(Reuters Health)—About a quarter of the dollars spent on healthcare in the U.S. may be wasted, a new analysis suggests.
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Explore This IssueNovember 2019
Six types of waste in healthcare could be costing as much as $935 billion annually, according to the study published in JAMA.1,2
The biggest source of waste is “administrative complexity,” says the study’s lead author William Shrank, MD, chief medical officer at Humana Inc., a for-profit U.S. health insurance company based in Louisville, Ky.
In layman’s terms, it’s the “work around the office that is not focused on care, but on administrative requirements for someone to get care,” Dr. Shrank says. “I think physicians feel pretty deeply mired in it.”
Dr. Shrank and his colleagues determined that money wasted through administrative complexity, which includes billing and coding waste and physician time spent reporting on quality measures, totaled around $265 billion annually. Other big sources of waste, Dr. Shrank says, involve excessively high prices, adding around $235 billion per year, and poor coordination of care—costing $27.2 billion to $78 billion annually.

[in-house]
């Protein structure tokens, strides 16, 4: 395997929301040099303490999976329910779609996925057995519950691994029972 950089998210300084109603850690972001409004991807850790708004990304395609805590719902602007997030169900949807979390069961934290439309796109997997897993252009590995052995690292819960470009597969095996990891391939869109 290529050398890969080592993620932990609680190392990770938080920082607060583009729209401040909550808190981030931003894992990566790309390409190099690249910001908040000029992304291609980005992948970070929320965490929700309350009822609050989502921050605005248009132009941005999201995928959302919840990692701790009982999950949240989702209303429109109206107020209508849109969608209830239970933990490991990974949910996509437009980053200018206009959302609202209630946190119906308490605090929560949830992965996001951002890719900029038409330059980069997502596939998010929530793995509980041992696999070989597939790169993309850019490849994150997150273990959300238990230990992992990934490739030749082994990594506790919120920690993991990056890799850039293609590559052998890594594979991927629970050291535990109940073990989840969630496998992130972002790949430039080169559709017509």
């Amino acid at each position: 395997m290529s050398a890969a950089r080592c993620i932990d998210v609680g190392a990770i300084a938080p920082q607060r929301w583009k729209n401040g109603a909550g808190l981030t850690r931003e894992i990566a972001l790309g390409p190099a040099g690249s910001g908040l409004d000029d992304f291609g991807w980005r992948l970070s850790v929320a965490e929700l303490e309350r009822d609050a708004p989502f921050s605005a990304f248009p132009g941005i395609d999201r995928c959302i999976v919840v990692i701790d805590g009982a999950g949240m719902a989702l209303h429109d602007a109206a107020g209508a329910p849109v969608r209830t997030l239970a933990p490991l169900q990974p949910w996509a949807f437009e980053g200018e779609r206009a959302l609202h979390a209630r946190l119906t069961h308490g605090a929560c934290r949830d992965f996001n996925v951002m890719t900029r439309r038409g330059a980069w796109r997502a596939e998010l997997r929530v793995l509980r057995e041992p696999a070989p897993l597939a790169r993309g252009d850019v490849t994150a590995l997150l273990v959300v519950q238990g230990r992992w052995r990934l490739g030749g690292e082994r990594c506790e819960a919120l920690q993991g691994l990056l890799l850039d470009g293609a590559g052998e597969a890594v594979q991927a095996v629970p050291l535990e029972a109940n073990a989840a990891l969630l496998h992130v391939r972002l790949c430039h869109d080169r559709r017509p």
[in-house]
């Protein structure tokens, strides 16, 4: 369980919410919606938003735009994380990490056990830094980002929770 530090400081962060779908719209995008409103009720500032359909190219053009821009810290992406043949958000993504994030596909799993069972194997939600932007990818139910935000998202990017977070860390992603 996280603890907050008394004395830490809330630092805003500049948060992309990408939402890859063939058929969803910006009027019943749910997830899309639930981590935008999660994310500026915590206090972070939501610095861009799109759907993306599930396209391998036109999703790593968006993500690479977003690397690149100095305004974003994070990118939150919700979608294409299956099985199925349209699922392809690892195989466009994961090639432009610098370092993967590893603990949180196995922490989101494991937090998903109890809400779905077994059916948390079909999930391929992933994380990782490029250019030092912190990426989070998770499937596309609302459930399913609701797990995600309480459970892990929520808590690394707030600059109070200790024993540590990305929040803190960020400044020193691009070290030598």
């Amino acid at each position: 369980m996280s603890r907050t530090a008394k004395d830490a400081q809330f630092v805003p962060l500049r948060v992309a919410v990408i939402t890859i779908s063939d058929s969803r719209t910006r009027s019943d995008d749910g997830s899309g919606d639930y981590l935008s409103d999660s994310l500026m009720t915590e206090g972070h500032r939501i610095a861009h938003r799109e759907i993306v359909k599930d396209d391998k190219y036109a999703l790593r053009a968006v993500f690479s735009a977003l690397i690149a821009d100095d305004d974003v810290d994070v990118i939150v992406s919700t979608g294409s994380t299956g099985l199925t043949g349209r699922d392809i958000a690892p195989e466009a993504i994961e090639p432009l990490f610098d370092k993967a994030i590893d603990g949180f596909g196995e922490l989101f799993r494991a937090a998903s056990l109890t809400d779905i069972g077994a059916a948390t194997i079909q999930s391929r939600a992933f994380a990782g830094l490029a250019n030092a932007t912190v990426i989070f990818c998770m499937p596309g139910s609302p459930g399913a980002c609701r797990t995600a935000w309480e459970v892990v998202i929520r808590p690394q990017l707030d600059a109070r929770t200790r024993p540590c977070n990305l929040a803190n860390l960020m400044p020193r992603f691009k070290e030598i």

Dr. Shrank isn’t daunted by the task of rooting out waste. “There’s no reason we shouldn’t see meaningful progress in all three of these areas,” he says.
To get a sense of how much money was going to waste in the healthcare system, the researchers scoured the medical literature looking for studies and reports that assessed costs and waste. Ultimately, the researchers settled on 54 publications that included information on six areas previously identified by the National Institute of Medicine as important in quantifying waste: failure of care delivery; failure of care coordination; overtreatment or low-value care; overpricing of treatments and medication; fraud and abuse; and administrative complexity.
Along with the money being wasted through administrative complexity and poor coordination of care, the price-tags for other sources of waste included: $102.4 billion to $165.7 billion for failure of care delivery; $230.7 billion to $240.5 billion for overpricing; $75.7 billion to $101.2 billion for overtreatment or low-value care; and $58.5 billion to $83.9 billion for fraud and abuse.
The new report is “important,” says Albert Wu, MD, an internist and professor of health policy and management at the Johns Hopkins Bloomberg School of Public Health, Baltimore. “It confirms not only that the U.S. spends more on healthcare than any other country, but that it also wastes more than any other country.”
All that wasted money could be put to good uses, such as insuring the uninsured, if the wastage could be prevented, Dr. Wu says.